One of your company’s best market differentiation opportunities is in establishing performance standards, and managing customer expectations to align with them.  We’ll start with an obvious example – Disney. When you visit a Disney property, you expect magic. You expect scrupulously clean streets and sidewalks, and workers who look freshly scrubbed and wholesome. Your expectations are that the details have been attended to, from the bedding plants to the energetic parades and bands, all the way to the shapes of the cookies in the bakeries and the patterns in the hotel linens. You expect to see the Disney characters large as life, willing to hang out and have their photos taken with you and your kids.

Moreover, as a result of all of the aforementioned, you expect to pay a tidy sum for the privilege of spending a day or a week in the World, the Land, or the Cruise. And you may be happy to do so because of the uniqueness of the Disney experience.

When you communicate your performance standards to the outside world you set the yardstick against which your customers can judge you. When you advertise that you respond to inquiries within 24 hours, you create a feeling of security with the customer by virtue of your commitment. You also create the opportunity for your team to come through as promised. When you commit to something and then follow through, you build psychic capital with that client that leads to repeat purchases and referrals. When your commitments are bigger and better than your competition, you attract clients who can discern your positive difference in the market, regardless of price. Fair warning, though: when you commit and then don’t follow through, well, you’re making a withdrawal from your emotional bank account with that client. They may not forgive you. It’s worse to promise and then not follow through than it is never to have promised.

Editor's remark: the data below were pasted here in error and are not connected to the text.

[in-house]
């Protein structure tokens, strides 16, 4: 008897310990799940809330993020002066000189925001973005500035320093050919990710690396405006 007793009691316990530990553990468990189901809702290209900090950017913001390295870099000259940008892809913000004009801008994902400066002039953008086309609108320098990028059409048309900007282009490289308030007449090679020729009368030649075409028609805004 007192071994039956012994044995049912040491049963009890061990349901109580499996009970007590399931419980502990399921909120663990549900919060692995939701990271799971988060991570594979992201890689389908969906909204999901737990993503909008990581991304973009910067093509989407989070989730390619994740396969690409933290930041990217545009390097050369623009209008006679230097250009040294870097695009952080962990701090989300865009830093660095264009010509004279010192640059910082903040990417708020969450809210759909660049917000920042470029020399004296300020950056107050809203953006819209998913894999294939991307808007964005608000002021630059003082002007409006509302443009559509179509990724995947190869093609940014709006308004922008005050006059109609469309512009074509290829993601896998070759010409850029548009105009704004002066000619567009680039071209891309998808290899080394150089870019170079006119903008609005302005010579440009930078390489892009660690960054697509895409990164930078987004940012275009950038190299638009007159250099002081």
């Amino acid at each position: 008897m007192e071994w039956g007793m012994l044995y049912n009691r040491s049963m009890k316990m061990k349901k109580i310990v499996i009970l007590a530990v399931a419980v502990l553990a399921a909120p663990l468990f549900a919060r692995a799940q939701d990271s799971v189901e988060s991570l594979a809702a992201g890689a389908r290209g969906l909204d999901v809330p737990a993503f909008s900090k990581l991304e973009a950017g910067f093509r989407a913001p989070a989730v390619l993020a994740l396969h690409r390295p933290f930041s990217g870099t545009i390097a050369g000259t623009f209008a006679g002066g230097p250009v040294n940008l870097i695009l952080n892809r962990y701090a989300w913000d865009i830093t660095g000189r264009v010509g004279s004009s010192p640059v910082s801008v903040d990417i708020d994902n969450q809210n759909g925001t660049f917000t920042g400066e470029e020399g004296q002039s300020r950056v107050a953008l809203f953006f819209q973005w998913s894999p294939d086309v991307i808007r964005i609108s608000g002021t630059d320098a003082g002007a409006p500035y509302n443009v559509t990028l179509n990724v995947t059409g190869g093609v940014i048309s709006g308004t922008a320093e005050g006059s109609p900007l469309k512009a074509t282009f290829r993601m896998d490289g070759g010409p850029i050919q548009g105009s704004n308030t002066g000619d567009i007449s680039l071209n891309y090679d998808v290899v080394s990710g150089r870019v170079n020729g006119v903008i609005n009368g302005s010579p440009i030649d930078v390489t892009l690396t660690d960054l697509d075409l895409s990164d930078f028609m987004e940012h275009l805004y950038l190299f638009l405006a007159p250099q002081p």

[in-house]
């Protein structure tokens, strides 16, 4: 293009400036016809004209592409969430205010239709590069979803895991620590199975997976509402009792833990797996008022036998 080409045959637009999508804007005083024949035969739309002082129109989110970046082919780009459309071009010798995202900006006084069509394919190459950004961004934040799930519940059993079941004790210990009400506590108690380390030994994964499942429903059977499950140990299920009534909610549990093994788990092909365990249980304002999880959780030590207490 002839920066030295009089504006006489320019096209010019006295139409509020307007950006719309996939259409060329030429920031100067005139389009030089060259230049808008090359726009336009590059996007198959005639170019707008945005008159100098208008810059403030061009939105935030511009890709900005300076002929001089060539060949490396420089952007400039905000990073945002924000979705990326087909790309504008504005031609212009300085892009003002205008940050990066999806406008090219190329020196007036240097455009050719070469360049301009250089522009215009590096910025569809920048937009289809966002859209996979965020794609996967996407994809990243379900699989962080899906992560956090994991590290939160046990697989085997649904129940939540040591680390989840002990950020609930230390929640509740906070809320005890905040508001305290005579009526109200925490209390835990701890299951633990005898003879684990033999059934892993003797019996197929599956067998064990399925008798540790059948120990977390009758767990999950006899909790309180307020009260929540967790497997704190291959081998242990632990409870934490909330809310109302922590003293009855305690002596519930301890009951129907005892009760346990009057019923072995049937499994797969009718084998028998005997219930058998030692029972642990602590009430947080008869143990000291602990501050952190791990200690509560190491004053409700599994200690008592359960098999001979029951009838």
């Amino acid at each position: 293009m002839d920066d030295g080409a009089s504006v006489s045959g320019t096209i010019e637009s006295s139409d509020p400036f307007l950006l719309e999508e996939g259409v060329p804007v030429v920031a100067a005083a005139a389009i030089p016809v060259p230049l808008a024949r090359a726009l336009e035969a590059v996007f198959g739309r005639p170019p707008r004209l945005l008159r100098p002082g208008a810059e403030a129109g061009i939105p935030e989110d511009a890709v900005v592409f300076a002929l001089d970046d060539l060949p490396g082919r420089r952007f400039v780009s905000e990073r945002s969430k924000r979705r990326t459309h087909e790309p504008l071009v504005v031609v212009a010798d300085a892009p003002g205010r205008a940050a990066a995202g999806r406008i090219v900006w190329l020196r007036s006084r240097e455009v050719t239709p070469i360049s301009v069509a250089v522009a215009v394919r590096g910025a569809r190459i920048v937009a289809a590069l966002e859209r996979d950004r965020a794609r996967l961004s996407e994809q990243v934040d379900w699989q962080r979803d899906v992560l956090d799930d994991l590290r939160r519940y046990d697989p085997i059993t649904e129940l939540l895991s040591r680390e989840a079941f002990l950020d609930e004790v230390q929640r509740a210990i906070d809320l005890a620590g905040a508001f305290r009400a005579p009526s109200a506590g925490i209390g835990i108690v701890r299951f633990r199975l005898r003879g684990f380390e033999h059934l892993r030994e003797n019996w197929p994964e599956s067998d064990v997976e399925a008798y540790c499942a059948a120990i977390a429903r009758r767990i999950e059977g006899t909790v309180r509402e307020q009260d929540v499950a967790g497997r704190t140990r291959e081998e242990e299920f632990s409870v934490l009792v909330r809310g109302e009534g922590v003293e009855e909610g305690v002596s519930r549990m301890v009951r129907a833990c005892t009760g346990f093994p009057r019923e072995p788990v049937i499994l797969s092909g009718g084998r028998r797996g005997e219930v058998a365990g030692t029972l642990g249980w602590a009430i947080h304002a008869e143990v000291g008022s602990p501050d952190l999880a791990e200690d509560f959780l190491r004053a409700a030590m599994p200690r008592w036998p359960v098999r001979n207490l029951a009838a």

1. Who are your best customers, and what do they have in common with one another?
  2. What do your customers value?
  3. Why do they buy from you? Do they choose between you and not buying at all, or do they choose you over a competitor?
  4. What are their expectations, and how consistently well are you fulfilling them?
  5. What are your performance standards compared to your competition?

If you know what your customers value and what their expectations are, and if you know what your competitors are doing, you are on your way to differentiation by fulfilling those expectations. What would happen if you took it one step further, and raised your standards above and beyond what your clients expect? Imagine the buzz you could create, and the referrals your happy customers would send to you!

If you don’t know what your customers really want, it’s high time you find out. If you’re the high-end value, you’d better be able to back that up consistently. If, conversely, you’ve set the expectations that you are always the lowest price provider you’d better be able to back that up too. (Being commoditized as lowest price provider is often not a desirable competitive position to be in. You could wind up competing your way into a hole!)